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Weymouth Harbour

Personally I hope the belated campaign to attract visitors works although I must confess to having doubts as to whether this will have more than a minimal effect. As a seaside town I have something of a soft spot for Weymouth. It is a fantastic holiday town  for families with a wide clean gently sloping sandy beach. Being part of the renown Jurassic Coast it is also a good location to start adventure trips from or fascinating just to stroll around the harbour. Weymouth has quite a good shopping centre too ranging from some wide traffic free streets lined with a mixture of large well known stores and local shops, to a labyrinth of small alleys all crammed full of curiosity type shops just begging to be explored. Dining, whatever ones taste is well catered for with a multitude of food outlets and restaurants.

I suspect once all the razzamatazz of the Olympics has passed it is inevitable the blame game will begin. I would not at all be surprised if the death knell of a few political careers is sounded or even if the political composition of the town drastically changes at the next election.

The Great State Pension Fiasco


 

There is a saying that a week in politics is a long time meaning that often events and circumstances can change so rapidly that it can be difficult to predict longer term trends. The UK still has a relatively new coalition Government busy slashing costs to the bone and then coming back for the bone itself. Trying to predict who is likely to win the next general election which could still be another four years away may seem like an impossible crystal ball gazing task. This coupled with a poor choice of political parties, none of which at the moment appear fit for purpose.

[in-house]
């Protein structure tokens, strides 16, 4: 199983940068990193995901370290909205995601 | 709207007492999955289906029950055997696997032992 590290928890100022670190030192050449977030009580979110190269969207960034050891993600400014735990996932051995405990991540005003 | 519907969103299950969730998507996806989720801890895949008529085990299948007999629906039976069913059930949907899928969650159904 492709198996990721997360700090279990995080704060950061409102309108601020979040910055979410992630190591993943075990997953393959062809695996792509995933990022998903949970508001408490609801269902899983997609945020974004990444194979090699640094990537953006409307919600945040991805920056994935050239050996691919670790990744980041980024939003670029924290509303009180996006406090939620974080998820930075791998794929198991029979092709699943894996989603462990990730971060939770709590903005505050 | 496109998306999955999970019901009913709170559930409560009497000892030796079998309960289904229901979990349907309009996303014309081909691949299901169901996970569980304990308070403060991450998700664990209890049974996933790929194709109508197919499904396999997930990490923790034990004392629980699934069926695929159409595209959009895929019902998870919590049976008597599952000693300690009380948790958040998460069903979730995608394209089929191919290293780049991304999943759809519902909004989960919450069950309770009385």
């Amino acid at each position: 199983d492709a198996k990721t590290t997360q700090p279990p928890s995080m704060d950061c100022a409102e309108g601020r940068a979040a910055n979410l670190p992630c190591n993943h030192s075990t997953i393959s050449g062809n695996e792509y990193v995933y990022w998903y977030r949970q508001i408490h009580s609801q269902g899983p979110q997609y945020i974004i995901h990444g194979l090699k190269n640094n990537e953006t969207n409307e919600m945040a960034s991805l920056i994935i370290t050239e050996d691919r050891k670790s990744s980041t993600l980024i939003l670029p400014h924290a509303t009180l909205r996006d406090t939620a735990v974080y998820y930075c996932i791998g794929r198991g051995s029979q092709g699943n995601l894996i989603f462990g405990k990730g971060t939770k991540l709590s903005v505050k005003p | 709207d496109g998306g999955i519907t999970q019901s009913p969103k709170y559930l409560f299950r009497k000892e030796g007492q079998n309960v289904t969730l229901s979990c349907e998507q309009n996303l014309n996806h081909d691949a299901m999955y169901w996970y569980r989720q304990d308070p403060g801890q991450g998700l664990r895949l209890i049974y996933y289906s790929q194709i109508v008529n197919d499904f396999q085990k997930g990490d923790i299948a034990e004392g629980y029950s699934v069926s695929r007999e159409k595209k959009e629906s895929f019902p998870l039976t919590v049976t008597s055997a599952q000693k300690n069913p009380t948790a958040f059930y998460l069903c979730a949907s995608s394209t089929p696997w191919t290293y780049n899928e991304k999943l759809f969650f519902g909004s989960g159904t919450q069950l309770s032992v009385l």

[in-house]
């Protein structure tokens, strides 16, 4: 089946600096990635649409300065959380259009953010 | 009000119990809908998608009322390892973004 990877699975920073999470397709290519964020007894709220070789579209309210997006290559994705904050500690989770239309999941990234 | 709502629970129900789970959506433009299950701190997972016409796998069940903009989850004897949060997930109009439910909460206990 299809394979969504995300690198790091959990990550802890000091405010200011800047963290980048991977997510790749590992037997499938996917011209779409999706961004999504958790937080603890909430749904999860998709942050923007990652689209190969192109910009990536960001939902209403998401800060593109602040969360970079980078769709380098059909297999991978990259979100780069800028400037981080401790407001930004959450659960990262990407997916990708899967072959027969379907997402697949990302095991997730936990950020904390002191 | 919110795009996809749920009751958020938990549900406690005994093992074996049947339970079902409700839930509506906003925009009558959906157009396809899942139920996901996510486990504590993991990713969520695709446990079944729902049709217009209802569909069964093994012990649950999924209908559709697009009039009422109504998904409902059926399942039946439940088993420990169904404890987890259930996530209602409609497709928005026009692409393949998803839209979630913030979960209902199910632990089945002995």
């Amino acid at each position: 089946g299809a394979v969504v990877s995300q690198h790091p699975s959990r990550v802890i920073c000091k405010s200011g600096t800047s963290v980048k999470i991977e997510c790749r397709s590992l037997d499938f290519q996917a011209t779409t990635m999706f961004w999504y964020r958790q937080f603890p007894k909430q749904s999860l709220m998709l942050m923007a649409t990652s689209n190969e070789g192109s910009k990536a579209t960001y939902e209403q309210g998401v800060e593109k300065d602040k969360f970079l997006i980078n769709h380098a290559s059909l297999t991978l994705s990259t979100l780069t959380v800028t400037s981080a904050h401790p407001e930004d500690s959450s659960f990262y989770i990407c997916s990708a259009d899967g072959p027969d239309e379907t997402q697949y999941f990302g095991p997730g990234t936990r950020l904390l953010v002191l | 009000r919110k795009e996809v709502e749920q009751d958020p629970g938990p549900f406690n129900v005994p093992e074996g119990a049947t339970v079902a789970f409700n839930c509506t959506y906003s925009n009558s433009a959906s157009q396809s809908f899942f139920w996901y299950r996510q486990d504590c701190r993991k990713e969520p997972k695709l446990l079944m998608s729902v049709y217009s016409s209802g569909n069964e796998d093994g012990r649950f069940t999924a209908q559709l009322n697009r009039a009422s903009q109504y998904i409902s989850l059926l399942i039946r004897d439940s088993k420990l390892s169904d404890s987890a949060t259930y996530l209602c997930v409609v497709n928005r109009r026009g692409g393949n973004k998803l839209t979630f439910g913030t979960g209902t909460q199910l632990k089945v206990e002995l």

However it would appear that in the last few days, the coalition government has already sown the seeds of its own destruction by announcing the creation of a new two-tier old age state pension system. The new pensions to be introduced in 2015 or 2016 will only apply to those individuals that retire after the introduction of the new scheme. Anyone retiring even 24 hours prior to the introduction of the new scheme will not be eligible. The problem being that new retirees will get about 50% more pension a week that existing pensioners many of who are desperate need now. Apart from saying that existing retirees will not be eligible, no other announcement has been made about their already paltry pensions.

It  is not be difficult to see this will create massive resentment from those already retired and living on state pensions that woefully lag behind most other European countries. With its usual blinkered approach, the Government appears to underestimated the massive voting power of the “Grey-vote”, and it is the grey-vote that is likely to decide the outcome of the next election whenever it may be.

It is more than likely the Government will find itself faced with an ever-increasing dilemma the nearer the next election approaches. It does not take a soothe-sayer to forecast that the political party that promises to extend the new state pension scheme to all will be the party that will win the next election.

The Conservative Party will be in great difficulty promising this as they are the ones proposing the two-tier system. They have already done many U-turns in their less than a year in power, however to do a U-turn on state pensions would be an admission they were completely wrong. The Liberal Party would also be in great difficulty promising the same state pension for all following the University fees debacle. Having made an election pledge which their leader even signed only to break it within a few weeks of coming to power is likely to mean the electorate will never believe any Liberal Party promise again. This only effectively leaves the Labour Party who at the moment have remained silent on equal new state pensions for all.

My guess is none of these blinkered politicians have not yet foreseen anything past their next week in politics and their forthcoming extensive holiday break, but my guess is the penny will soon drop on this election winning promise with the Labour Party soon climbing on the band-wagon.